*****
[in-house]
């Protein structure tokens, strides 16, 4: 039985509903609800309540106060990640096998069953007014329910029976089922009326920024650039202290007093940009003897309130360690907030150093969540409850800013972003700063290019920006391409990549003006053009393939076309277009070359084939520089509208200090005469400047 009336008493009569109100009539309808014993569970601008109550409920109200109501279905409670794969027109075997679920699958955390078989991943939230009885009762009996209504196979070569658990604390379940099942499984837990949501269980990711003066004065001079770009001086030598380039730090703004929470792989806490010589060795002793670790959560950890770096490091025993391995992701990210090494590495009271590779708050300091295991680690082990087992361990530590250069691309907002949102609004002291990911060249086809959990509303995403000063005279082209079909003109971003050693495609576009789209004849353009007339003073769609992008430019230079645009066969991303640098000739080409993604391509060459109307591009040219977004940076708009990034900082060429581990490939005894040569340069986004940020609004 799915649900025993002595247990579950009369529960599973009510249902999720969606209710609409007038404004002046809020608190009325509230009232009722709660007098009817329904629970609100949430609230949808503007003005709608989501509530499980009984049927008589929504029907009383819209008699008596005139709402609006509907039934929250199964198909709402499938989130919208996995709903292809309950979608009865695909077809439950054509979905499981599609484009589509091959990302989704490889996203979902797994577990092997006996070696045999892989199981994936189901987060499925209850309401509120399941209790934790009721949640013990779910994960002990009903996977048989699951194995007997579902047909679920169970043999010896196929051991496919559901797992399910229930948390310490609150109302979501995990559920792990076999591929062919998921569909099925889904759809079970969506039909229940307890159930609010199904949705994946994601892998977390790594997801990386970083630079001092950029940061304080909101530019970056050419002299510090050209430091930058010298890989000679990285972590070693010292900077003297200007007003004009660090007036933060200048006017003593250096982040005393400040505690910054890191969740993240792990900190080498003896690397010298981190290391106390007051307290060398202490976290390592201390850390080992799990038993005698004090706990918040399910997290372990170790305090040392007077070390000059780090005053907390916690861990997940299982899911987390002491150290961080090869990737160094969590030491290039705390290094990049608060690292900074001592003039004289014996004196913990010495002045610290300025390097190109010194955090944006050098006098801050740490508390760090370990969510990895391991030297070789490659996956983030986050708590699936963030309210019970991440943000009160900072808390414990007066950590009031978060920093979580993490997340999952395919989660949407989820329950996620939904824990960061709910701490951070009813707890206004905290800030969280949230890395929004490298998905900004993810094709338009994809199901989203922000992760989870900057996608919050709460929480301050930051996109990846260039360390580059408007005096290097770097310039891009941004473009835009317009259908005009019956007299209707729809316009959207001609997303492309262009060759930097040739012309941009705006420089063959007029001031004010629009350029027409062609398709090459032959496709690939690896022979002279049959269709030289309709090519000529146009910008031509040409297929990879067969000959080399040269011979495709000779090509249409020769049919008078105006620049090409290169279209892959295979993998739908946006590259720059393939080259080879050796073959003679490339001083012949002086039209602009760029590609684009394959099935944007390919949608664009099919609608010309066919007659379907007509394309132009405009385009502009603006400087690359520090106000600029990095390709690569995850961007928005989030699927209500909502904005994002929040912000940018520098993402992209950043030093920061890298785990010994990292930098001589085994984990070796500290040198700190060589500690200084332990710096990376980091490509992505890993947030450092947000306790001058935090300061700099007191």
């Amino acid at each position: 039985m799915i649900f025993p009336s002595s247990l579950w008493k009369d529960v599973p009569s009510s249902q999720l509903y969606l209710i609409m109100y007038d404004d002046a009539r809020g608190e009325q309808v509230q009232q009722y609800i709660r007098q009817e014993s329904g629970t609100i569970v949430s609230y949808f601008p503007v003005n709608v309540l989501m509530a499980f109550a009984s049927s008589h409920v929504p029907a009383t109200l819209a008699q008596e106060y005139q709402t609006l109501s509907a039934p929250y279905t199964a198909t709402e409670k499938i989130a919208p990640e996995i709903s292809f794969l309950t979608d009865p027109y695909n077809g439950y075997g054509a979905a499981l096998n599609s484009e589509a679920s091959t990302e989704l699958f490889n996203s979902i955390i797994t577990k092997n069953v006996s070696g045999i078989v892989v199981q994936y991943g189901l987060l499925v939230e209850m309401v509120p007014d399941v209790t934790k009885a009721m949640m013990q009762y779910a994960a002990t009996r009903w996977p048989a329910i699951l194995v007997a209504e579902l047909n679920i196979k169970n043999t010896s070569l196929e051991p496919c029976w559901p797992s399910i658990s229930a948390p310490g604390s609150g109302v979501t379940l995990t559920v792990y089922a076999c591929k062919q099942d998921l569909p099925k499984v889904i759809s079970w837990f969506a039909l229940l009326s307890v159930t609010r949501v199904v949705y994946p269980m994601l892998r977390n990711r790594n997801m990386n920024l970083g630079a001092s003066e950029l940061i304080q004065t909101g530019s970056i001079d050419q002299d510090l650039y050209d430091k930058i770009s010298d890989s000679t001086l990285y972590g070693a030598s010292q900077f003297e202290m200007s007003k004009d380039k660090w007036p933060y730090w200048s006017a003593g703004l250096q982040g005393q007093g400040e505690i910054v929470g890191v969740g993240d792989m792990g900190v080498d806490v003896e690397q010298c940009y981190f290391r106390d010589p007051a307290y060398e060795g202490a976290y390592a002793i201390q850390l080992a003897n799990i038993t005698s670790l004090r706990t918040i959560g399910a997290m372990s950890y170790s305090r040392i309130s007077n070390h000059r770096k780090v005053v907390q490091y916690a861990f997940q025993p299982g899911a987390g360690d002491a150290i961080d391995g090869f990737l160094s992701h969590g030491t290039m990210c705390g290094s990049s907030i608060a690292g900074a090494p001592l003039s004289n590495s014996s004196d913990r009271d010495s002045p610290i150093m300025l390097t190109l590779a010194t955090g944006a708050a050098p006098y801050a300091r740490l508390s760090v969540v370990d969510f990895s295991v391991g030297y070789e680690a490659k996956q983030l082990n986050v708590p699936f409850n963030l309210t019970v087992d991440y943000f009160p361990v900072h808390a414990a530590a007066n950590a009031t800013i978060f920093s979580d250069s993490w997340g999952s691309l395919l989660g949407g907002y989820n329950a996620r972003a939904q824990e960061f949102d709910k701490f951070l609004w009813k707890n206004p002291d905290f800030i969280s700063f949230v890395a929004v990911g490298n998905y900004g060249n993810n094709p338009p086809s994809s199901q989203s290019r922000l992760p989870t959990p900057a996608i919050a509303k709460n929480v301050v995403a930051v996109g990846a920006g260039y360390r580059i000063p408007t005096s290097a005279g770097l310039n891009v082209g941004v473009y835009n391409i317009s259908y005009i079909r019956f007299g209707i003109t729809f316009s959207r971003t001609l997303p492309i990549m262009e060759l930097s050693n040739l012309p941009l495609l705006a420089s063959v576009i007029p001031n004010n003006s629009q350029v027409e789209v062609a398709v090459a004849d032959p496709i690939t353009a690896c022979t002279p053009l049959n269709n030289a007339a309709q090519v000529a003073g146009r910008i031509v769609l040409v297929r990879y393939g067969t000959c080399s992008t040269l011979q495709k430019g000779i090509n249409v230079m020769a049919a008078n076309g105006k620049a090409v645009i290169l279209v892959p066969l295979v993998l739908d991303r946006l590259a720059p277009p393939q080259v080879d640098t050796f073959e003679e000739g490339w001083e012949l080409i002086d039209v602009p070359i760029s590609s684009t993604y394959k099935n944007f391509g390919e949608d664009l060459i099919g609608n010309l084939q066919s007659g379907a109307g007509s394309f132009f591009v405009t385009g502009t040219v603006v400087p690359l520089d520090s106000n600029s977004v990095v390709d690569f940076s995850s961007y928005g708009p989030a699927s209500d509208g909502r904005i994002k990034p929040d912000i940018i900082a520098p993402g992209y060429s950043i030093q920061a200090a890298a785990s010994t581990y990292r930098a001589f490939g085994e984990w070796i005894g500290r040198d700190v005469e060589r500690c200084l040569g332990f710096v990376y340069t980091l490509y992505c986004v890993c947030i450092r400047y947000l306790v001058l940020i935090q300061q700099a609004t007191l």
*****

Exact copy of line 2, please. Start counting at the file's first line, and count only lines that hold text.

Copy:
């Protein structure tokens, strides 16, 4: 039985509903609800309540106060990640096998069953007014329910029976089922009326920024650039202290007093940009003897309130360690907030150093969540409850800013972003700063290019920006391409990549003006053009393939076309277009070359084939520089509208200090005469400047 009336008493009569109100009539309808014993569970601008109550409920109200109501279905409670794969027109075997679920699958955390078989991943939230009885009762009996209504196979070569658990604390379940099942499984837990949501269980990711003066004065001079770009001086030598380039730090703004929470792989806490010589060795002793670790959560950890770096490091025993391995992701990210090494590495009271590779708050300091295991680690082990087992361990530590250069691309907002949102609004002291990911060249086809959990509303995403000063005279082209079909003109971003050693495609576009789209004849353009007339003073769609992008430019230079645009066969991303640098000739080409993604391509060459109307591009040219977004940076708009990034900082060429581990490939005894040569340069986004940020609004 799915649900025993002595247990579950009369529960599973009510249902999720969606209710609409007038404004002046809020608190009325509230009232009722709660007098009817329904629970609100949430609230949808503007003005709608989501509530499980009984049927008589929504029907009383819209008699008596005139709402609006509907039934929250199964198909709402499938989130919208996995709903292809309950979608009865695909077809439950054509979905499981599609484009589509091959990302989704490889996203979902797994577990092997006996070696045999892989199981994936189901987060499925209850309401509120399941209790934790009721949640013990779910994960002990009903996977048989699951194995007997579902047909679920169970043999010896196929051991496919559901797992399910229930948390310490609150109302979501995990559920792990076999591929062919998921569909099925889904759809079970969506039909229940307890159930609010199904949705994946994601892998977390790594997801990386970083630079001092950029940061304080909101530019970056050419002299510090050209430091930058010298890989000679990285972590070693010292900077003297200007007003004009660090007036933060200048006017003593250096982040005393400040505690910054890191969740993240792990900190080498003896690397010298981190290391106390007051307290060398202490976290390592201390850390080992799990038993005698004090706990918040399910997290372990170790305090040392007077070390000059780090005053907390916690861990997940299982899911987390002491150290961080090869990737160094969590030491290039705390290094990049608060690292900074001592003039004289014996004196913990010495002045610290300025390097190109010194955090944006050098006098801050740490508390760090370990969510990895391991030297070789490659996956983030986050708590699936963030309210019970991440943000009160900072808390414990007066950590009031978060920093979580993490997340999952395919989660949407989820329950996620939904824990960061709910701490951070009813707890206004905290800030969280949230890395929004490298998905900004993810094709338009994809199901989203922000992760989870900057996608919050709460929480301050930051996109990846260039360390580059408007005096290097770097310039891009941004473009835009317009259908005009019956007299209707729809316009959207001609997303492309262009060759930097040739012309941009705006420089063959007029001031004010629009350029027409062609398709090459032959496709690939690896022979002279049959269709030289309709090519000529146009910008031509040409297929990879067969000959080399040269011979495709000779090509249409020769049919008078105006620049090409290169279209892959295979993998739908946006590259720059393939080259080879050796073959003679490339001083012949002086039209602009760029590609684009394959099935944007390919949608664009099919609608010309066919007659379907007509394309132009405009385009502009603006400087690359520090106000600029990095390709690569995850961007928005989030699927209500909502904005994002929040912000940018520098993402992209950043030093920061890298785990010994990292930098001589085994984990070796500290040198700190060589500690200084332990710096990376980091490509992505890993947030450092947000306790001058935090300061700099007191």